There’s been both outrage and defense of Tubby Smith’s firing at Minnesota. You can find outrage anywhere you look, so I won’t waste time with that. For a reasoned defense, you can hardly do better than this article, which makes a fair case that Smith’s demise was caused essentially by the same things that led to his unpopularity at Kentucky – recruiting and fundraising.
Same old story, it seems, but this is an aside to the point of this article. I dashed this off on the way out the door to my dentist appointment to deal with how Smith was fired, not why.
Tubby Smith and his staff had no idea they were about to be fired Monday morning as they sat in a staff meeting at 10 a.m. going over recruiting, offseason workout plans and evaluations of the Gophers’ loss to Florida the previous day. Members of the Minnesota staff said they were sitting in the meeting when they started receiving text messages from coaching colleagues telling them they had been fired. Smith told them that he had to meet with the administration at 1 p.m. It was then, according to the staff, that Smith and ultimately the staff found out they had been fired. Minnesota athletic director Norwood Teague obviously has the right to fire Smith and the staff. But he should have handled this differently.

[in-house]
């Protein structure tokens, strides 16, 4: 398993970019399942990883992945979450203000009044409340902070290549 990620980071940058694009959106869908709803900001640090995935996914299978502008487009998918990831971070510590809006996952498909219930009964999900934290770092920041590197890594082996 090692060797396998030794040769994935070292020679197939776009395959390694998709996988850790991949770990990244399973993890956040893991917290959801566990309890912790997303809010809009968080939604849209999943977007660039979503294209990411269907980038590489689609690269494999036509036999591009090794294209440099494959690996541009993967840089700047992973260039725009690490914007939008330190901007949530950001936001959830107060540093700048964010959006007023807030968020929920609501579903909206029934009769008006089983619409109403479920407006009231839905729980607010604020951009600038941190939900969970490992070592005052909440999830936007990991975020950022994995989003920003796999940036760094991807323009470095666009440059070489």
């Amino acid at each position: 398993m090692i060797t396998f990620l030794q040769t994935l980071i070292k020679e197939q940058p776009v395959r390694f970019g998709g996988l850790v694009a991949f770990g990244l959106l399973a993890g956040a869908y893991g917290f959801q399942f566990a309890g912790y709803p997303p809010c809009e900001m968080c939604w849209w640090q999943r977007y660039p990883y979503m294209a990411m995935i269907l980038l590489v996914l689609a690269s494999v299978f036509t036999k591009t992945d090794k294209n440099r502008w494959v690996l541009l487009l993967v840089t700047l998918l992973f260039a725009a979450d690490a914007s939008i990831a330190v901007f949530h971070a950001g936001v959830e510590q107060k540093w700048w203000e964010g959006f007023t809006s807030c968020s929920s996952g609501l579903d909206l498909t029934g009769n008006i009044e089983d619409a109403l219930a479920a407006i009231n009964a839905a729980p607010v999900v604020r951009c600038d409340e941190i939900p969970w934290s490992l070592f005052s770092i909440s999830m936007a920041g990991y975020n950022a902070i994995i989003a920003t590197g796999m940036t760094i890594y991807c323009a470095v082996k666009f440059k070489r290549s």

Katz goes on to point out that a similar communications breakdown happened at Virginia Tech in Seth Greenberg’s firing, where he was unaware that a press conference had been scheduled and the decision made until shortly before the event.
This is the sort of snafu that outrages the public and can cripple the reputation of a university. It is an egregious failure of professionalism on the part of Minnesota Athletics Director Norwood Teague. At minimum, Teague should issue an apology to Smith and his staff for this misstep.
Firings like this need to be handled with grace and sensitivity, not boorishness. We look to places like universities to show us (and more importantly, our children) the right way to act and think, not for examples of professional blundering. Note that I am applying Hanlon’s Razor and assuming this was not a calculated act of malice on Teague’s part, but rather simple stupidity.
No matter what one thinks of Smith as a coach, this was unacceptable.